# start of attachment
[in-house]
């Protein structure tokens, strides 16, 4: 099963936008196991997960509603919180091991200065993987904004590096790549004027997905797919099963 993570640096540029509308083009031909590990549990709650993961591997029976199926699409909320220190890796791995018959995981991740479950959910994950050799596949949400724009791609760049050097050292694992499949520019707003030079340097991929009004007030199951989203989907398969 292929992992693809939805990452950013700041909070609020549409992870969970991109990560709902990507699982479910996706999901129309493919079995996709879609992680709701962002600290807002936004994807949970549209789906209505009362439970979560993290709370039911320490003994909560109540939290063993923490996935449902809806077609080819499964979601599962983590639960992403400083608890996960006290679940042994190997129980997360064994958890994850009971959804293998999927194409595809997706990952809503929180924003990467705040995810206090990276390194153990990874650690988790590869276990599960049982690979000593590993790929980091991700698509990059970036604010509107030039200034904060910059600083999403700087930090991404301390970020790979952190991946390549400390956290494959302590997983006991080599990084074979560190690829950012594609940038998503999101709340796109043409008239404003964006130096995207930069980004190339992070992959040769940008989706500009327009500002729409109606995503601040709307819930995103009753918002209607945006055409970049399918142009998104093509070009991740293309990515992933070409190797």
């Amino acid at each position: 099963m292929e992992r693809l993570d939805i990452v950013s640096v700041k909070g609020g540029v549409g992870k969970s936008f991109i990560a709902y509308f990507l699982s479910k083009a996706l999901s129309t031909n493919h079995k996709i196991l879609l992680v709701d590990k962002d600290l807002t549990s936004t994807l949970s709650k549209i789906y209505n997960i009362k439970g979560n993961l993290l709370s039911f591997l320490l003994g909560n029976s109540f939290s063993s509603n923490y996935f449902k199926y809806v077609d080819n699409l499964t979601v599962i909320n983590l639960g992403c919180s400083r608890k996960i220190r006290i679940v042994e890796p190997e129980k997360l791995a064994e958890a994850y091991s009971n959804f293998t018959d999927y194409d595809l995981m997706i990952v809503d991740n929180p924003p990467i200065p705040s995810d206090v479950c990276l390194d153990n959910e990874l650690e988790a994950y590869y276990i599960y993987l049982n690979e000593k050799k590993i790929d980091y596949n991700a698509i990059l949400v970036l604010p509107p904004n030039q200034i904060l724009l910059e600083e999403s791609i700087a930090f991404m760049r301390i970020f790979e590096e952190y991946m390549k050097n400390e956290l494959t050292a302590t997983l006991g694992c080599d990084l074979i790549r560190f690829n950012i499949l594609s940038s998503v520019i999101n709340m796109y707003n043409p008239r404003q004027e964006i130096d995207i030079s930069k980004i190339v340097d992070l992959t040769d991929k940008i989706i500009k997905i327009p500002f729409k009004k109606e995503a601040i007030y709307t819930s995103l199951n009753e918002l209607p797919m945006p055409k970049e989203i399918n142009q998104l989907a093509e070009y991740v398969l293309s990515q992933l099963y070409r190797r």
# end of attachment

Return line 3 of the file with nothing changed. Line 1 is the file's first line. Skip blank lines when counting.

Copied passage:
């Amino acid at each position: 099963m292929e992992r693809l993570d939805i990452v950013s640096v700041k909070g609020g540029v549409g992870k969970s936008f991109i990560a709902y509308f990507l699982s479910k083009a996706l999901s129309t031909n493919h079995k996709i196991l879609l992680v709701d590990k962002d600290l807002t549990s936004t994807l949970s709650k549209i789906y209505n997960i009362k439970g979560n993961l993290l709370s039911f591997l320490l003994g909560n029976s109540f939290s063993s509603n923490y996935f449902k199926y809806v077609d080819n699409l499964t979601v599962i909320n983590l639960g992403c919180s400083r608890k996960i220190r006290i679940v042994e890796p190997e129980k997360l791995a064994e958890a994850y091991s009971n959804f293998t018959d999927y194409d595809l995981m997706i990952v809503d991740n929180p924003p990467i200065p705040s995810d206090v479950c990276l390194d153990n959910e990874l650690e988790a994950y590869y276990i599960y993987l049982n690979e000593k050799k590993i790929d980091y596949n991700a698509i990059l949400v970036l604010p509107p904004n030039q200034i904060l724009l910059e600083e999403s791609i700087a930090f991404m760049r301390i970020f790979e590096e952190y991946m390549k050097n400390e956290l494959t050292a302590t997983l006991g694992c080599d990084l074979i790549r560190f690829n950012i499949l594609s940038s998503v520019i999101n709340m796109y707003n043409p008239r404003q004027e964006i130096d995207i030079s930069k980004i190339v340097d992070l992959t040769d991929k940008i989706i500009k997905i327009p500002f729409k009004k109606e995503a601040i007030y709307t819930s995103l199951n009753e918002l209607p797919m945006p055409k970049e989203i399918n142009q998104l989907a093509e070009y991740v398969l293309s990515q992933l099963y070409r190797r």